On 7 March 2011 15:56, Bruno Marchal <marc...@ulb.ac.be> wrote:

>>> Reduction is not elimination
>>
<snip>
>
> Ontological reduction does not necessarily entail epistemological
> *elimination*, but it does entail ontological *elimination*.

Bruno, this is what I was trying to say some time ago to Peter.  Why
"ontological reduction does not necessarily entail epistemological
*elimination*" is of course precisely the question that mustn't be
dodged or begged, which is what I'm convinced Peter is doing by
insisting dogmatically that "reduction is not elimination".  The point
is that a primitive-materialist micro-physical theory is implicitly
(if not explicitly) committed to the claim that everything that exists
is *just* some arrangement of ultimate material constituents.  That's
literally *all there is*, ex hypothesi.  Despite the fact (and, a
fortiori, *because* of the fact) that this is not what any of us, as
observers, actually finds to be the case, we can nonetheless choose to
deny or ignore this "inconvenient truth".  But if we do not so choose,
we can perhaps see that here we have the materialist Hard Problem in
perhaps its purest form: why should there be anything at all except an
ensemble of quarks? (or whatever this month's "ultimate constituent of
everything" is supposed to be).  And why should any subset of an
ensemble of quarks be localised as "here" or "now"?

Adding "computation" to the materialist mix can't help, because
computation is also just an arrangement of quarks, or whatever, and
talking about emergence, or logical levels etc, can achieve nothing
because after any amount of this logical gyrating *it's still all just
quarks*.  Of course, funnily enough, we manage nonetheless to talk
about all these additional things, but then to claim that this talk
can be materially "identical" to the quarks "under some description"
is just to play circular and futile games with words.  Plugging the
conclusion into the premise can of course explain nothing, and simply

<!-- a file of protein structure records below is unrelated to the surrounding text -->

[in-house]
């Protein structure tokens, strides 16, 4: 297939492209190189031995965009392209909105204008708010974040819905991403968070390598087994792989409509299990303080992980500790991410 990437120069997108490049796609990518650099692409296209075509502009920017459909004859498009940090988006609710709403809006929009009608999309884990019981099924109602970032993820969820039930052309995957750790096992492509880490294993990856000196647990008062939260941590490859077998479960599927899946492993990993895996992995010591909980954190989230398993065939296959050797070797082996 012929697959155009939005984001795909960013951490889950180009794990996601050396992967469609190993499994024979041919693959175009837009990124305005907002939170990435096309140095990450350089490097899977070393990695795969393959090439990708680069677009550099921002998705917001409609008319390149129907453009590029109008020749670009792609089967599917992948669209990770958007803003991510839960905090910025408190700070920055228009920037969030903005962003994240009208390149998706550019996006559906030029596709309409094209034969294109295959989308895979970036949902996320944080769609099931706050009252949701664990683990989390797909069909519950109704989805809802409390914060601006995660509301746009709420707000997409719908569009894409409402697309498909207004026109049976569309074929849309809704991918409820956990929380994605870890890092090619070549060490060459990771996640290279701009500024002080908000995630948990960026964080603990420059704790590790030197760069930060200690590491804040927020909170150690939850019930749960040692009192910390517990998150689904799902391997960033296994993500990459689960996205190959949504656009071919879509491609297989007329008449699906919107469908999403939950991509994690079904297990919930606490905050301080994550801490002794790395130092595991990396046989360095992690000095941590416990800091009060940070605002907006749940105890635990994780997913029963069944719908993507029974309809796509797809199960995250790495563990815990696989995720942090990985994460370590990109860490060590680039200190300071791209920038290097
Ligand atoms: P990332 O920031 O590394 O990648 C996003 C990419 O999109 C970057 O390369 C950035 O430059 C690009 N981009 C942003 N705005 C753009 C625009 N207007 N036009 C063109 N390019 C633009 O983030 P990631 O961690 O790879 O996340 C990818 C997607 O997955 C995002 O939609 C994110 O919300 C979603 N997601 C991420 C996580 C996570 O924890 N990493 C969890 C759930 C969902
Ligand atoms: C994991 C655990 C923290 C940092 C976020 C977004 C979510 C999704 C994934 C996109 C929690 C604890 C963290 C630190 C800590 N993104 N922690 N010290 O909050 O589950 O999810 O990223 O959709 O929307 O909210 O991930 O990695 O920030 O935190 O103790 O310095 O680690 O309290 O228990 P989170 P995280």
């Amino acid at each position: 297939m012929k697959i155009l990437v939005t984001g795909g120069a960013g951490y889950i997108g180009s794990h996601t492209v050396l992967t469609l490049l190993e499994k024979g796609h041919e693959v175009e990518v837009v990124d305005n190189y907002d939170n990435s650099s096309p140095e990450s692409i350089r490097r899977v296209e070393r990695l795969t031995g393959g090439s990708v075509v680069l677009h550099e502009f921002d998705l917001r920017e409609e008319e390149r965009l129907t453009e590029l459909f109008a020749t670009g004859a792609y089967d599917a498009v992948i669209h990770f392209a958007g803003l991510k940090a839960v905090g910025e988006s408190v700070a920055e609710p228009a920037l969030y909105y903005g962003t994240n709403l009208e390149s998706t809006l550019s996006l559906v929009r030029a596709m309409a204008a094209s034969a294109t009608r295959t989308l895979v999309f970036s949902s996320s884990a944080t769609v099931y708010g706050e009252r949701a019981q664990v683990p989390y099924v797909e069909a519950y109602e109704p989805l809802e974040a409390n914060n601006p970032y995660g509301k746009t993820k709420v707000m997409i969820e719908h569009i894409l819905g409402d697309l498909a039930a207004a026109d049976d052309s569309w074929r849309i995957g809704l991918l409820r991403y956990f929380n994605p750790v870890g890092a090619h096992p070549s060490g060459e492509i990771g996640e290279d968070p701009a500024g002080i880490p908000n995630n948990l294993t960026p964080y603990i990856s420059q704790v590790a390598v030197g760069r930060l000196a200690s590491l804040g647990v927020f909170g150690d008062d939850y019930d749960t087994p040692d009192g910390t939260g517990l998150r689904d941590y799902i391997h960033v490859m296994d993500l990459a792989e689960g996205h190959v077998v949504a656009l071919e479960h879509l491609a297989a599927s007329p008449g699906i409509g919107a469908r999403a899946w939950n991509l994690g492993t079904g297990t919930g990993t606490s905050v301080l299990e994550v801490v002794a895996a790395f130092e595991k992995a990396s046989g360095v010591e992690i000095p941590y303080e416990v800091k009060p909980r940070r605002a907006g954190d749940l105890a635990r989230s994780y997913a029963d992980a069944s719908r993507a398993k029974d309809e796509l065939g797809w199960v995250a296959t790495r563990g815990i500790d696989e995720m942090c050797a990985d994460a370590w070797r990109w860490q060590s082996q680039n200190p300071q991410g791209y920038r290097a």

begs the critical question in the most egregious way.

The crucial difference in your theory, Bruno, to the extent that I've
understood it, is that it is explicitly both analytic AND integrative.
 That is, it postulates specific arithmetical-computational "ultimate
components" and their relations, AND it further specifies the local
emergence of conscious first-person viewpoints, and their layers of
composite contents, through an additional subtle filtering and
synthesis of the relational ensemble.  Hence, through a kind of
duality of part and whole, it is able to avoid the monistic deathtrap,
and consequently isn't forced to deny, or sweep under the rug, the
categorical orthogonality of mind and body.  In such a schema, the
entire domain of the "secondary qualities", including matter, time and
space themselves, is localised and personalised at the intersection of
these analytic and synthetic principles.

David

>
> On 07 Mar 2011, at 16:41, Bruno Marchal wrote:
>
>>
>> On 07 Mar 2011, at 16:12, 1Z wrote:
>>>
>>> Reduction is not elimination
>>
>> Ontological reduction does not necessarily entail epistemological
>> reduction, but it does entail ontological reduction.
>
> Please read:
>
> Ontological reduction does not necessarily entail epistemological
> *elimination*, but it does entail ontological *elimination*.
>
> ---
> I think I wrote "about" instead of "above" in my preceding mail to 'digital
> physics'.
>
> ---
> And I apologize for my random use of the "s", and my fuzzy use of the past
> tense for some verbs.
>
> I am very sorry. Don't hesitate to ask precision when you find my english
> ambiguous.
>
> Bruno
>
>
>
>>
>> That explains why a lot of honest materialist are keen to try to eliminate
>> consciousness, like the Churchland, even Dennett.
>> Now, as I said often, even before comp, uda, auda, it is easier to explain
>> the illusion of matter to a consciousness than an illusion of consciousness
>> to matter; if only because the notion of illusionary consciousness is a non
>> sense at the start.
>>
>> Bruno
>>
>>
>>
>>>
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>>
>> http://iridia.ulb.ac.be/~marchal/
>>
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